Archive for April, 2006

Bit Generation
April 27, 2006

After this year’s GDC Experimental Gameplay Workshop, my friend Marco asked me if I believed that the brilliant works exposed at that conference had the same feeling of the Renaissance period of pictorial art. The question was quite good, because if you think about it there’s some sort of revival of the classic games of the 80’s at the indie scene, with that same spirit where gaming is what matters the most; just like Europe got to re-discover the great Greek thinkers.

Also, in the mainstream-world, the obsession for hyper-realism in the game industry where there’s a great skill in dominating the techniques behind light and shadows in 3D worlds, has a strong reference to the chiaroscuro and the domination of perspective that occured in the Renaissance period.

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On the other hand, the blog of my friend Patrick Dugan -which also assisted to the GDC- really surprised me when he compared this generation of Scratchware Auteurs with the Beat Generation that inspired America in the 50’s. He organized a clandestine meeting/interview with Greg Costikyan (Manifesto Games), Jenova Chen (Cloud), Chris Bateman (IHobo) and myself. That moment, was to me one of the most inspiring debates about games and it felt the true spirit of the original GDC was in that room.

We are definitely part of a new generation that understands culture in radical new ways. Games and the internet are leading towards unexplored territories, and probably we could be remembered in the future as the Bit Generation.

Immersive Fallacy
April 11, 2006

To me, the most interesting rant at this year’s GDC 06 Rant came from Frank Lantz and his simple theory on the Immersive Fallacy where he expressed his concerns about how focused on realism and simulation games are becoming. Here’s a brief transcript:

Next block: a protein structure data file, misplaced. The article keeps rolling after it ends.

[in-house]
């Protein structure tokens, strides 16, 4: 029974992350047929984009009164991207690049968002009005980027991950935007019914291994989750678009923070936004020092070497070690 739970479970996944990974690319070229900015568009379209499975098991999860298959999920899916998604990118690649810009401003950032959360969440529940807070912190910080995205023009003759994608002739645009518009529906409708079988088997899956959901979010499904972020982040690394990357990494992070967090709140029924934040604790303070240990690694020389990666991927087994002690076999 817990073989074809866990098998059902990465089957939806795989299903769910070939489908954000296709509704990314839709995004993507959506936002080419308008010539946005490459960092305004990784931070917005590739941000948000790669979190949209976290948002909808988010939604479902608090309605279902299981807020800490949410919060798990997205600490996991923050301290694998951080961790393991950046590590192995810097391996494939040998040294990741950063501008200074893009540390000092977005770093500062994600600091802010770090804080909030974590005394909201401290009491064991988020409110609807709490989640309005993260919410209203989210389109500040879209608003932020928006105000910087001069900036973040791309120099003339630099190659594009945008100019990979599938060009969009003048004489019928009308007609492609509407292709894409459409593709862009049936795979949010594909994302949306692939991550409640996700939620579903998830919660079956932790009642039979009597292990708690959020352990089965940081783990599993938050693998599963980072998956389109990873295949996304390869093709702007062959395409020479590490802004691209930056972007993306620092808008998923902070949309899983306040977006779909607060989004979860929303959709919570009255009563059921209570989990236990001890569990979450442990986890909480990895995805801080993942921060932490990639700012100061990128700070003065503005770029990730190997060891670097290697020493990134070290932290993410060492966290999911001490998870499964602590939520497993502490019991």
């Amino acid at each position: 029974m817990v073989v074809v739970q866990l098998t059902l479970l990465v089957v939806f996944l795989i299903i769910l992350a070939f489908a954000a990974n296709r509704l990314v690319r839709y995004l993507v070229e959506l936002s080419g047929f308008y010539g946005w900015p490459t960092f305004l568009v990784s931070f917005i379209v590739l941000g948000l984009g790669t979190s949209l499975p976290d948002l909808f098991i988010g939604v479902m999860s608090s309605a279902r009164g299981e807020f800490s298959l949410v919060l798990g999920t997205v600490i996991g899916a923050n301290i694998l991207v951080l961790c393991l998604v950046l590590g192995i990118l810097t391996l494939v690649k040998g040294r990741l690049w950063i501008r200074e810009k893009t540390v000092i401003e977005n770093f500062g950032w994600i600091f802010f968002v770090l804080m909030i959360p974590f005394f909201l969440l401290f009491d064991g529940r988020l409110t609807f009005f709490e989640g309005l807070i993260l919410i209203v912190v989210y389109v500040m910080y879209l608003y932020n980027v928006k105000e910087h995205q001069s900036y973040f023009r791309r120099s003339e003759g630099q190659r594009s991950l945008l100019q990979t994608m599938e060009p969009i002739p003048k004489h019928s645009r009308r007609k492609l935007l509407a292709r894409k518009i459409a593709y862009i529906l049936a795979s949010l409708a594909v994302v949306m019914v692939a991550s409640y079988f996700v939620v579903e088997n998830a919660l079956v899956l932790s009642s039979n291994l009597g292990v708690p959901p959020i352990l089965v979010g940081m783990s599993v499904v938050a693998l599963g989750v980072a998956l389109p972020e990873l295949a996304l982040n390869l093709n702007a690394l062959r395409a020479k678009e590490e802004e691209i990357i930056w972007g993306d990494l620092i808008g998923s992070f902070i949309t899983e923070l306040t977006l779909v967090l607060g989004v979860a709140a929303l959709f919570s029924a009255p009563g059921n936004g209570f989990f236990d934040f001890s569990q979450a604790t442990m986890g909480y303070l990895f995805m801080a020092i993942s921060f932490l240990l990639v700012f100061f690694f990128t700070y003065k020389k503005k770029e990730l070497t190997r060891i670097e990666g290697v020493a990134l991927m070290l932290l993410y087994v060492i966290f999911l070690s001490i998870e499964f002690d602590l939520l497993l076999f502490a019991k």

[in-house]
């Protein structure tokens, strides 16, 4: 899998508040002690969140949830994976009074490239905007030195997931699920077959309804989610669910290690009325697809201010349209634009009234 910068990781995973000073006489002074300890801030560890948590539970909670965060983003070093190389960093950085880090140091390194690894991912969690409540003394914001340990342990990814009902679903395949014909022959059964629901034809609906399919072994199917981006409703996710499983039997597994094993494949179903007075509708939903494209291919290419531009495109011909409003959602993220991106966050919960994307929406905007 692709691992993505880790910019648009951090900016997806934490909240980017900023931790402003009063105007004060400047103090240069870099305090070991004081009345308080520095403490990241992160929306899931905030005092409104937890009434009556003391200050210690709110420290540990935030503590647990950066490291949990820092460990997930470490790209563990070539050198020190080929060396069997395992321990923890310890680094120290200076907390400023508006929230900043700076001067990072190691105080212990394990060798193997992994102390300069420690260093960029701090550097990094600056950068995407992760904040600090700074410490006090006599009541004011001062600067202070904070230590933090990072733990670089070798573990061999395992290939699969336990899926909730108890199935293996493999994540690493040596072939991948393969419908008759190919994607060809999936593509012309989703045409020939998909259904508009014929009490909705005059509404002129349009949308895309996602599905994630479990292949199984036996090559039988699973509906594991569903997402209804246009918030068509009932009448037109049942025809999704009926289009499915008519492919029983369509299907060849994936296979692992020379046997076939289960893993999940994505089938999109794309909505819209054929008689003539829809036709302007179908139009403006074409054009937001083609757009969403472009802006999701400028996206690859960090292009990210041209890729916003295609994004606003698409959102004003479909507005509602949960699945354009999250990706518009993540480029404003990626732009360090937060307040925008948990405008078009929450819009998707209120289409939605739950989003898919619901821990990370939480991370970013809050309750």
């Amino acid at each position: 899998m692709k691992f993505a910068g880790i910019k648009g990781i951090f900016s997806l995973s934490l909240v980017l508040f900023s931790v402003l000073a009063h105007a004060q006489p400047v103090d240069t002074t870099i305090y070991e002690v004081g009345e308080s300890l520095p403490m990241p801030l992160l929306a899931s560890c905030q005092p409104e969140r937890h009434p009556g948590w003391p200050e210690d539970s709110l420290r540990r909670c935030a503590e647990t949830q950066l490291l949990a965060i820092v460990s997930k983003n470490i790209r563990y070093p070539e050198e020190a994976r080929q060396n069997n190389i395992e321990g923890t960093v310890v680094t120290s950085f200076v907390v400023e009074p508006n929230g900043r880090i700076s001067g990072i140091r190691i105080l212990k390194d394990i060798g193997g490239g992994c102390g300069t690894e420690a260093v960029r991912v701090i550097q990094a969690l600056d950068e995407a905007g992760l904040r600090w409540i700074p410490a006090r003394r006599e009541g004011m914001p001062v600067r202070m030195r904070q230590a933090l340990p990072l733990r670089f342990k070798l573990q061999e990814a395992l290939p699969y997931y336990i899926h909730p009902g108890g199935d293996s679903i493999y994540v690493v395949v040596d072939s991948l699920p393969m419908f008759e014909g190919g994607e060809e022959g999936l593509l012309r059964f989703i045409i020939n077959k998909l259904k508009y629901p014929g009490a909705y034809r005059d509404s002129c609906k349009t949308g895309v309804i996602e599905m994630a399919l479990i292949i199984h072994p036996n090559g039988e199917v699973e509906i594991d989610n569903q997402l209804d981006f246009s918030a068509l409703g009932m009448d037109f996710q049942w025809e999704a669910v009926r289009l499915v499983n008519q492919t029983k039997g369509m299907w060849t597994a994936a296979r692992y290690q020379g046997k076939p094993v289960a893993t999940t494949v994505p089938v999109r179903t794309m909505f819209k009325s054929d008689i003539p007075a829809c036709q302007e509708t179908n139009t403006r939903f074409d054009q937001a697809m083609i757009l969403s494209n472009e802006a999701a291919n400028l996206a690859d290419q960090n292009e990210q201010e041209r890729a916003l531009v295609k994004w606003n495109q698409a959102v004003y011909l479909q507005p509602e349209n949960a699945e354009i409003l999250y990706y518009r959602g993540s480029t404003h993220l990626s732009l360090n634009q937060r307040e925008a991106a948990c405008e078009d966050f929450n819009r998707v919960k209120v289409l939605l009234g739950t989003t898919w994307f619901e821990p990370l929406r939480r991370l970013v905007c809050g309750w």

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“Why does the phrase �the player will be able to go anywhere and do anything� sound like nails on a chalkboard to me? It�s based on a very na�ve and unsophisticated understanding of how simulation, how representation works. You have a thing, a part of the world, and you have a simulation of that. There�s a gap in between, the gap is made up by all the differences, the way that this is not this.. the immersive fallacy is this idea that computer simulation allows us to close this gap and makes these things identical. But this gap is an essential part of how this representation works, this gap is where the magic happens.Let�s say a bear is attacking a friend of yours and is about to kill him. The word �bear� will warn your friend. The word �bear� would not be better if it had teeth and could kill you! The same thing is true of the bear mask that the tribal priest puts on, or the bears on the wall of the cave, and of the game �Bear�. Statues wouldn�t be better if they could move. Model airplanes would not be better if they were the same size as airplanes! By the same token, if you think about it, the incredible sense of freedom created by GTA is created by carefully limiting the actions of the player.

(…)

Even if you could by some magic create this impossible perfect simulation world, where would you be? You�d need to stick a game in there. You�d need to make chess out of the simulation rocks in your world. It�s like going back to square one. I don�t wanna play chess again. I wanna play a game that has the dense simulation and chess combined. This requires a light touch. This requires respect for the gap. The gap is part of your toolset.”

Brilliant!